April 23, 2020

Webinar Event: White Supremacy Extremism Trends: Exploiting COVID-19, U.S. Sanctions, and Evolving U.S. Policy 

April 23, 2020 | Online Webinar

The Soufan Center hosted a webinar on April 23 – White Supremacy Extremism Trends: Exploiting COVID-19, U.S. Sanctions, and Evolving U.S. Policy. The webinar explored recent trends in transnational white supremacy extremism (WSE), including the emergence of new groups and how current groups are operating, how WSE actors are exploiting the COVID-19 pandemic, and the recent action taken by the U.S. Department of State to designate the Russian Imperial Movement as a “Specially Designated Global Terrorist” entity, alongside three of its leaders.

The webinar, hosted by Emerita TorresDirector of Policy Research and Programs at The Soufan Center, featured three panelists:

  • Jason BlazakisSenior Research Fellow at The Soufan Center
  • Colin P. ClarkeSenior Research Fellow at The Soufan Center
  • Irfan SaeedDirector of the Office of Counterterrorism Violent Extremism, Bureau of Counterterrorism at the U.S. State Department

: As highlighted during this discussion, white supremacy extremism is far more complex than simple racism or bigotry. Its drivers include hatred based on race, immigration, gender, in addition to anti-multiculturalism, and anti-globalism ideologies. White supremacy extremist “individuals and groups often define themselves against an out-group that they feel is threatening their perceived in-group,” explained one of the panelists. This is especially the case for groups and individuals that believe in accelerationism and who view COVID-19 as a force that is accelerating the end of the current world order. As a result, the pandemic has become the perfect opportunity to motivate individuals to carry out violence or to recruit new members to their cause. As the global pandemic persists and governments are not responding rapidly and effectively, WSE groups and individuals have taken advantage of this vacuum to weaponize information and push their hateful and violent narratives. The Internet has been one of the primary tools used by white supremacists to finance, spread their propaganda, and to recruit followers. With the stay-at-home restrictions imposed during COVID-19 and people spending more time online, the risk of individuals coming across WSE content has also increased. Gaming platforms are being exploited by white supremacists, as underscored by one of the panelists. The speakers also explored the recent decision of the U.S. State Department to designate the Russian Imperial Movement as a terrorist organization, and the tools now made available to U.S. law enforcement and the private sector to counter the group’s activities. The Soufan Center also announced its new report, highlighting the activities and operations of RIM and its transnational connections, including to the United States. All panelists agreed that there is a clear need for more research to better understand the WSE movement. “Open source research is paramount,” indicated one of the panelists. Finally, all speakers advised that many of the efforts deployed to counter Salafi-jihadists should be taken to counter the WSE movement. “We shouldn’t have a double standard when it comes to counterterrorism. We should go after white supremacy extremism the way we go after Salafi-jihadists. If you are in counterterrorism, you should be agnostic to the ideology that motivates actors to conduct violent acts,” said one of the panelists.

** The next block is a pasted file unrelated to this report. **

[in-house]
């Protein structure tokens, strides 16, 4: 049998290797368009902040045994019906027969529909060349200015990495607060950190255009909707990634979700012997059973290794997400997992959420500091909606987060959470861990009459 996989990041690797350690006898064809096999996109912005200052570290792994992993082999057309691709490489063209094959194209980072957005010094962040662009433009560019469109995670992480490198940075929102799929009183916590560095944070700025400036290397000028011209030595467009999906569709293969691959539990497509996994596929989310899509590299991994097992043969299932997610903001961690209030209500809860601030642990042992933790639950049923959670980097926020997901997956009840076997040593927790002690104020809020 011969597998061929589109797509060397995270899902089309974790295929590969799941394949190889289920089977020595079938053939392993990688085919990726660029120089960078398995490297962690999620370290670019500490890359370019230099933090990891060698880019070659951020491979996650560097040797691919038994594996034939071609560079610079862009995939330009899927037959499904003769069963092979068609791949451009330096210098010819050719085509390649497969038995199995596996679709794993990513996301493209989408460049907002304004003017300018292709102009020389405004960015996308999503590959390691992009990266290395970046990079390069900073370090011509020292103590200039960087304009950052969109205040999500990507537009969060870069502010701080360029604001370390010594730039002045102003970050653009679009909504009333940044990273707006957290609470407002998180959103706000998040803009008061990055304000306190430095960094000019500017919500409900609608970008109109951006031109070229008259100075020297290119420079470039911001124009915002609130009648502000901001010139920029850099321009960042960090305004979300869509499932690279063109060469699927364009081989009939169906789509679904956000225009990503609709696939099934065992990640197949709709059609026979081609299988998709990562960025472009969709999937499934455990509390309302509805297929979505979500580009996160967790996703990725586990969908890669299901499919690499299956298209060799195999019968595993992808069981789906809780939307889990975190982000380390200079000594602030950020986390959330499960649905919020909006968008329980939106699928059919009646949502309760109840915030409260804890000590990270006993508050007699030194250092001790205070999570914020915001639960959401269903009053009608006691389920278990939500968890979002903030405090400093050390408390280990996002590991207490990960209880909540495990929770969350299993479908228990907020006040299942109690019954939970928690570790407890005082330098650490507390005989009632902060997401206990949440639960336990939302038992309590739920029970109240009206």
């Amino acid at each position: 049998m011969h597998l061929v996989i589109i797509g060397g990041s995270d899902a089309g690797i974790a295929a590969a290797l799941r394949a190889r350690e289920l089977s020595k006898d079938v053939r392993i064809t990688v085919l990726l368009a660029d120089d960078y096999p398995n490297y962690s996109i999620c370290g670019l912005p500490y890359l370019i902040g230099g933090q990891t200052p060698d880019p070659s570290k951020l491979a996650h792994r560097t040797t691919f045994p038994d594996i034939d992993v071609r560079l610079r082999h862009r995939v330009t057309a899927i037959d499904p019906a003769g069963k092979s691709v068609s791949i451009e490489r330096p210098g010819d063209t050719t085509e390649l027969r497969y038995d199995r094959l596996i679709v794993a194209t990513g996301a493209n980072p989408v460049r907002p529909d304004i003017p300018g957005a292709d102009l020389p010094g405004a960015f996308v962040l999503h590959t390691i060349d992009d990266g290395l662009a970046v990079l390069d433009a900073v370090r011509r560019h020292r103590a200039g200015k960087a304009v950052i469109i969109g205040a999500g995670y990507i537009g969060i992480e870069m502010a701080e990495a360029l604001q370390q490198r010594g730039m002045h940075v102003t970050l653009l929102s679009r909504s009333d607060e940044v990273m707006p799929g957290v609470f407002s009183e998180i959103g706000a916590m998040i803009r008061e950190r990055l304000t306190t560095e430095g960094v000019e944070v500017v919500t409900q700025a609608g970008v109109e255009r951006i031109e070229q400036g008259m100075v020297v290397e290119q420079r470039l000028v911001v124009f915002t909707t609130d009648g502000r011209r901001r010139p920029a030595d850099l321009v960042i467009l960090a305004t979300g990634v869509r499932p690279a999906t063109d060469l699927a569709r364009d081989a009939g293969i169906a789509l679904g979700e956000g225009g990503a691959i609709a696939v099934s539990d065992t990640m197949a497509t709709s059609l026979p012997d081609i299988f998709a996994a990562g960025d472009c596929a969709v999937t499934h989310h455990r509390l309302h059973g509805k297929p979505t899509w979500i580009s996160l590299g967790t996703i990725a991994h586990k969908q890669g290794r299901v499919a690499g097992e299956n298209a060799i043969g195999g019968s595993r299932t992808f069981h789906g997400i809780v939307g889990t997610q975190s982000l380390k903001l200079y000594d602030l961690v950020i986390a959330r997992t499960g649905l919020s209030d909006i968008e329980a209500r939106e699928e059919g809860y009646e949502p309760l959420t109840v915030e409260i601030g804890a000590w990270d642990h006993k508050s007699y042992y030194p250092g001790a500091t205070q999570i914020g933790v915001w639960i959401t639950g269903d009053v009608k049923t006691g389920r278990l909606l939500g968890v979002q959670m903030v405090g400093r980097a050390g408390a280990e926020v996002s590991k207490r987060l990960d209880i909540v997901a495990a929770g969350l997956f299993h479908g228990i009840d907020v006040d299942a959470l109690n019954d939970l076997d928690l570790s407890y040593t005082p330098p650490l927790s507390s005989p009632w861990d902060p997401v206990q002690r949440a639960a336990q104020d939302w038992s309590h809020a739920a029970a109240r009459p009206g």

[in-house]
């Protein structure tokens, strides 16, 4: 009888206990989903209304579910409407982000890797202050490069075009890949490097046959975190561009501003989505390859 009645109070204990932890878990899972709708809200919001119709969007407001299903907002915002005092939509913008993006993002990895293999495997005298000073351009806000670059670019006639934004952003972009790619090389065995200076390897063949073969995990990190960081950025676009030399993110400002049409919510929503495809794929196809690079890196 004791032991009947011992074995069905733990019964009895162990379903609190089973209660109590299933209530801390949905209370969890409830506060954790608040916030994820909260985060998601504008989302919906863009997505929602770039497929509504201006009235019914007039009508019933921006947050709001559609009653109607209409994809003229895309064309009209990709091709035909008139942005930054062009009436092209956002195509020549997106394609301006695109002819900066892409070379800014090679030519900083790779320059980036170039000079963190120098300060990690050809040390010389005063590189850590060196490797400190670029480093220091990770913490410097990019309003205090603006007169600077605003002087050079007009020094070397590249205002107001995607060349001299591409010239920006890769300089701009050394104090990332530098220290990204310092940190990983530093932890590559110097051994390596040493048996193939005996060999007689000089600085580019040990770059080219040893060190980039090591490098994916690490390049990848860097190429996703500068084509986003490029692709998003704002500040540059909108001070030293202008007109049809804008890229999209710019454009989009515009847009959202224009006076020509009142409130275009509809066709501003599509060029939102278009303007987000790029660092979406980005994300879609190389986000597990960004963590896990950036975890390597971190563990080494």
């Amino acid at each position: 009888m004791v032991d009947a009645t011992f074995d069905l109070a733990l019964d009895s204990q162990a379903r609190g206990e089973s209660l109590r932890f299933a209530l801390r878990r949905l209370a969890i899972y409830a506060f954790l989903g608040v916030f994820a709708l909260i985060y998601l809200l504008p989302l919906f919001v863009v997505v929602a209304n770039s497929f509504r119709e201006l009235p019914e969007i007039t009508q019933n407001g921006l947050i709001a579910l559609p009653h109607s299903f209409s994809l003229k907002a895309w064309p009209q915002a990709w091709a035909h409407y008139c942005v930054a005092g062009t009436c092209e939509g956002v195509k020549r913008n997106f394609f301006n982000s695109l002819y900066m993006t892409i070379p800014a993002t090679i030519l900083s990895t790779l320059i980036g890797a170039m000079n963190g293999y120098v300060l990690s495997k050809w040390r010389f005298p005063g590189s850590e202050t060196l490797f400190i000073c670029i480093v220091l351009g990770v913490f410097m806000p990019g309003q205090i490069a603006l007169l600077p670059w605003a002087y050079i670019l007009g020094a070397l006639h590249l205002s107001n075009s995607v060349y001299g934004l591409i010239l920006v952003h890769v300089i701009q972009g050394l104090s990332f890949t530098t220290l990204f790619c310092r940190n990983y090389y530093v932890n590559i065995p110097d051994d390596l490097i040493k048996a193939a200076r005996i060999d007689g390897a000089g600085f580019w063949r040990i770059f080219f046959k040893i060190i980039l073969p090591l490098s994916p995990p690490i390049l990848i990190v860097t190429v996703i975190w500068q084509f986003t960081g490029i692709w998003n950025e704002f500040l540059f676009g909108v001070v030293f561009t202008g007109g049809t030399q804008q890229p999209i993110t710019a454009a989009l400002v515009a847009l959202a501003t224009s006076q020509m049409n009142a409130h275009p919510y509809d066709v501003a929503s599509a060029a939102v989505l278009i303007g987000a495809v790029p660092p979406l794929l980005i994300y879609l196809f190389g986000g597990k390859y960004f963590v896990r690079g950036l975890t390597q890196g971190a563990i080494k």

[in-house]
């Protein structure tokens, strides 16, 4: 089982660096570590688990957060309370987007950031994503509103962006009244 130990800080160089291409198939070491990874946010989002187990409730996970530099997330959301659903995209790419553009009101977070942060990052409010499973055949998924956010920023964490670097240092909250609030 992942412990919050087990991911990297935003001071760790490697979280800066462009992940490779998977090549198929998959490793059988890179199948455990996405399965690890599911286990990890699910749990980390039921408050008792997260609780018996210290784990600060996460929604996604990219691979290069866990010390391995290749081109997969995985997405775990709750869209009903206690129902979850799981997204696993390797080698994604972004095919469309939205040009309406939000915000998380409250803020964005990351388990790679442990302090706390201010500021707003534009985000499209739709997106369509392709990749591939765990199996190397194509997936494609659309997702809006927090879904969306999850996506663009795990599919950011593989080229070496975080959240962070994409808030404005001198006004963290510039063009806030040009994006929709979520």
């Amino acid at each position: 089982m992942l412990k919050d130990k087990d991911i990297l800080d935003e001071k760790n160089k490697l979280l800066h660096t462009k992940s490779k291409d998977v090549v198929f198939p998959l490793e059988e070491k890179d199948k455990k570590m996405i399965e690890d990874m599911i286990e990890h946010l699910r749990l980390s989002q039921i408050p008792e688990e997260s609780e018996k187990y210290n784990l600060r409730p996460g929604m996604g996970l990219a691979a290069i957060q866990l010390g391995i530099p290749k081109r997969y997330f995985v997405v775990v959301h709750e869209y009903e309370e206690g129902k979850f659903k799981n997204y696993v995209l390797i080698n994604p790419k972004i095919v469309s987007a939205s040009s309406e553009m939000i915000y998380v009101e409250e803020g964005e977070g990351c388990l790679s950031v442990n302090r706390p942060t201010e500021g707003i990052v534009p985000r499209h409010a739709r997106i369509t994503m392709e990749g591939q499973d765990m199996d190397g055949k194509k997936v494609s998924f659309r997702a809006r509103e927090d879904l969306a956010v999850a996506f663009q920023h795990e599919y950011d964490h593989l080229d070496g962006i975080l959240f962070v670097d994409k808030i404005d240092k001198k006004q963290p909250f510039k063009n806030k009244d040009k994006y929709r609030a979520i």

This webinar, part of The Soufan Center Salon Series, was made possible with the support of the Carnegie Corporation of New York.

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